Globalization in Teaching as Sustainability
Robert P. Yagelski (2005) defined sustainability as globalization in his article, “Stasis and Change: English Education and the Crisis of Sustainability,” in English Education. Yagelski notes that schooling is our major influence on understanding the world, and it's the major cultural influence that we share as Americans. "He also discusses three important things that English educators should know: (1) The crisis of sustainability that is arising from globalization is likely to define their collective existence in the coming century; (2) Formal schooling is not changing; and (3) They already know the most important things they need to know about language and literacy." http://eric.ed.gov/?id=EJ761617
Globalization can be a largely positive thing—technology, communication, and trade spreading quickly throughout the world. Of course, problems in one country are felt in others even more than in the past. Yagelski’s article was before the current Arab Spring that was spurred by social media, such as Facebook and other Internet sites.
Globalization can refer to our global warming problems too; hurricanes and tornadoes seem more common these days, and we’ve had the hottest, driest summer in memory here in Texas. We’ve heard about hole in the ozone over Antarctica and melting ice caps and upset polar bears in the Arctic.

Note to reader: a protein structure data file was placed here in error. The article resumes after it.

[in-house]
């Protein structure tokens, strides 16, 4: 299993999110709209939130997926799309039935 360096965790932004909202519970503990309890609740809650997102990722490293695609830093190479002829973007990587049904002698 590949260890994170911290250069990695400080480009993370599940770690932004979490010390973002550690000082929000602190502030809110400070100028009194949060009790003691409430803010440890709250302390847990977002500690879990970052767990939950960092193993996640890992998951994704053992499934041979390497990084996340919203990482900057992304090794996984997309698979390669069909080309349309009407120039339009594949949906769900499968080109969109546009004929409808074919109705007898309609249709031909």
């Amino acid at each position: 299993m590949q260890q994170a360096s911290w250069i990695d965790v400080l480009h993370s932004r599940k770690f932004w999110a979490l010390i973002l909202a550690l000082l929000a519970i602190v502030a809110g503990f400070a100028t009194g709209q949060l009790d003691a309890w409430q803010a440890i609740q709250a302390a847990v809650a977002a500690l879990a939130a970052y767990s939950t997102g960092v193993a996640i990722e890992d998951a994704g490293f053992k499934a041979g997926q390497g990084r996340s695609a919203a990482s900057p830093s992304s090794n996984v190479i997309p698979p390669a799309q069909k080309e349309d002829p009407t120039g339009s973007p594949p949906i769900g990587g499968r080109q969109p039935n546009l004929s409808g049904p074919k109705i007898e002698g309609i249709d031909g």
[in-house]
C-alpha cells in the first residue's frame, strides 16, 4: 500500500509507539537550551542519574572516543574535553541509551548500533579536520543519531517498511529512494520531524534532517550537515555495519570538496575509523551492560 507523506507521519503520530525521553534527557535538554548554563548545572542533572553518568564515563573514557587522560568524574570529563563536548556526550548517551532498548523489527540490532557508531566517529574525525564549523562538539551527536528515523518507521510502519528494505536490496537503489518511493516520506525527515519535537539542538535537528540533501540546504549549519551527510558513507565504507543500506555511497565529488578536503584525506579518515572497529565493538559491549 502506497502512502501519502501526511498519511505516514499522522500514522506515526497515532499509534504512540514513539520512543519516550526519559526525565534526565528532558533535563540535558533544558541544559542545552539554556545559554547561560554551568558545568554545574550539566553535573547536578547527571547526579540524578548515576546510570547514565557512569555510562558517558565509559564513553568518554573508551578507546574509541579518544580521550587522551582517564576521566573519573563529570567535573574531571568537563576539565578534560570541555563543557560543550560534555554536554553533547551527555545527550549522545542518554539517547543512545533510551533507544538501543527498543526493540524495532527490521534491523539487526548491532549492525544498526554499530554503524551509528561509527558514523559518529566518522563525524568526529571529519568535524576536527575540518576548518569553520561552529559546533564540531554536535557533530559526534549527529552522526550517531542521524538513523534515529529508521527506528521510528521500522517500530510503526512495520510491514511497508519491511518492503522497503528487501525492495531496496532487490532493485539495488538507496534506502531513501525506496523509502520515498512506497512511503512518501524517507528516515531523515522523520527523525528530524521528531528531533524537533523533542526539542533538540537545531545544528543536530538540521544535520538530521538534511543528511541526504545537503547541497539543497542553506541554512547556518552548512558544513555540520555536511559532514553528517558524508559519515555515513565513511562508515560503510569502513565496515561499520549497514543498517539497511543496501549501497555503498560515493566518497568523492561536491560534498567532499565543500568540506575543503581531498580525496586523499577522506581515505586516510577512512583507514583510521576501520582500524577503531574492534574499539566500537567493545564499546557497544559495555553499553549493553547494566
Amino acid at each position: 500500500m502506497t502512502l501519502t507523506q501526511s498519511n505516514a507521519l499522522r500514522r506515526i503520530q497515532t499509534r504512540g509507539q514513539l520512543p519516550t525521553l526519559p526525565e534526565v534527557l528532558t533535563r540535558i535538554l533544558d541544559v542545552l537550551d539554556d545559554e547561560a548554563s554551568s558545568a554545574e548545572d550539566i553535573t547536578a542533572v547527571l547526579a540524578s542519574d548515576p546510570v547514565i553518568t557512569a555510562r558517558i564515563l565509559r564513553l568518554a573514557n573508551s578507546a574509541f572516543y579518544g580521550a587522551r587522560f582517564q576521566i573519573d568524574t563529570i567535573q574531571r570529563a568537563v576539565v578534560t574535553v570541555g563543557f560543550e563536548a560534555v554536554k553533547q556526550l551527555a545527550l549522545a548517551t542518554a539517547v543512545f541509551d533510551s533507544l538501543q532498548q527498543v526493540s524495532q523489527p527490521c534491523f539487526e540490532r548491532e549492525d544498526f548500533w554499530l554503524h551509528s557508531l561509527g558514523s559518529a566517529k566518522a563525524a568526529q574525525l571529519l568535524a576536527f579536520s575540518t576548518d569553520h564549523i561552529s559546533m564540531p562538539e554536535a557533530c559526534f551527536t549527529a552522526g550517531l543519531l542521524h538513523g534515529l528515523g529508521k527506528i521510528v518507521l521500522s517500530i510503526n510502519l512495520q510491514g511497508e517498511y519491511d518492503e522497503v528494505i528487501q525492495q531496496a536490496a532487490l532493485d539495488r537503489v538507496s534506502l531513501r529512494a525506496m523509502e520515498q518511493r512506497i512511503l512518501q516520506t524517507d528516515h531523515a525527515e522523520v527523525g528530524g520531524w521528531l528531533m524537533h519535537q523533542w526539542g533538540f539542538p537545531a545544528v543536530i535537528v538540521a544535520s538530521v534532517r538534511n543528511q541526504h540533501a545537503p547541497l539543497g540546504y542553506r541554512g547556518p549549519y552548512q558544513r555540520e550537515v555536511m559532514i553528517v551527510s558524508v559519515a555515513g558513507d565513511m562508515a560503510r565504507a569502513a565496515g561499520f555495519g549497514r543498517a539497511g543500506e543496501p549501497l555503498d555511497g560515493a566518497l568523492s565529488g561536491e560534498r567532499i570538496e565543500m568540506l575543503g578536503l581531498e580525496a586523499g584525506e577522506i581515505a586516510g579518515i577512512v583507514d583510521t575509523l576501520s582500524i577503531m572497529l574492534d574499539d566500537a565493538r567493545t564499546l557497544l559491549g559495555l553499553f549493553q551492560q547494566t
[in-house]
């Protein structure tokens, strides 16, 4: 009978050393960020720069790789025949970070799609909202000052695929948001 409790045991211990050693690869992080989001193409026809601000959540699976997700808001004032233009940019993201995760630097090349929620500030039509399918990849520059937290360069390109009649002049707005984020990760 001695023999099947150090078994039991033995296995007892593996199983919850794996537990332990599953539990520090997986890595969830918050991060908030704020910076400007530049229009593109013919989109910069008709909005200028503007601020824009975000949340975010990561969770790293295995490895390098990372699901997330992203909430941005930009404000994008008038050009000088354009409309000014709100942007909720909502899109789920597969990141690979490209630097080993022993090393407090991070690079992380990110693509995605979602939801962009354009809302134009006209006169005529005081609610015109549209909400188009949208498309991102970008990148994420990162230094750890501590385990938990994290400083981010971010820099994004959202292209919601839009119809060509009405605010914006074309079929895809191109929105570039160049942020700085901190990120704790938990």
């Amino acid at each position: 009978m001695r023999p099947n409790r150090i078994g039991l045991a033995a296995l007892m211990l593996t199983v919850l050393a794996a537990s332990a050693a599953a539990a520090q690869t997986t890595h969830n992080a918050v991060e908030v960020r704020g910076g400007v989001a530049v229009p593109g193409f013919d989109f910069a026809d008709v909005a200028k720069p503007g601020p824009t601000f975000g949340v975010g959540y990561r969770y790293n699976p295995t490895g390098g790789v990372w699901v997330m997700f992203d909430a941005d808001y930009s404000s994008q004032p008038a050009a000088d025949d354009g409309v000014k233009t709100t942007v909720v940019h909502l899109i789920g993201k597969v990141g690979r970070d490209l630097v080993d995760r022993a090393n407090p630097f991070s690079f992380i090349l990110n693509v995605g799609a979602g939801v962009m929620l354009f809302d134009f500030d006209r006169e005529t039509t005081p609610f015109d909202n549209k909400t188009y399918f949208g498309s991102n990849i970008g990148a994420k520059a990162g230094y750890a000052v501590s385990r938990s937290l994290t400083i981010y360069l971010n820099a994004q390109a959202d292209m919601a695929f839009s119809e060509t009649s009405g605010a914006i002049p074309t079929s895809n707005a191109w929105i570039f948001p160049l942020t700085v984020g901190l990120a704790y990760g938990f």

Maybe we can provide a stage where students can discover a new interest concerning other countries. My interest in citizen journalism through writing a couple of widely-read articles for Oh My News led me to read about South Korea and their wonderful rise as a capitalist democracy.
Returning to Yagelski, English can be a transformative discipline through focusing on two issues: "community" and "literacy." "These questions assume that English instruction is part of a wider project of possibility, that it is both an academic discipline and a crucial component of the larger social, economic, and political structures within which people live and work." http://eric.ed.gov/?id=EJ761617
To conclude, globalization has ramifications for a wide variety of disciplines, such as English, Political Science, the earth sciences, and certainly the citizen journalism world.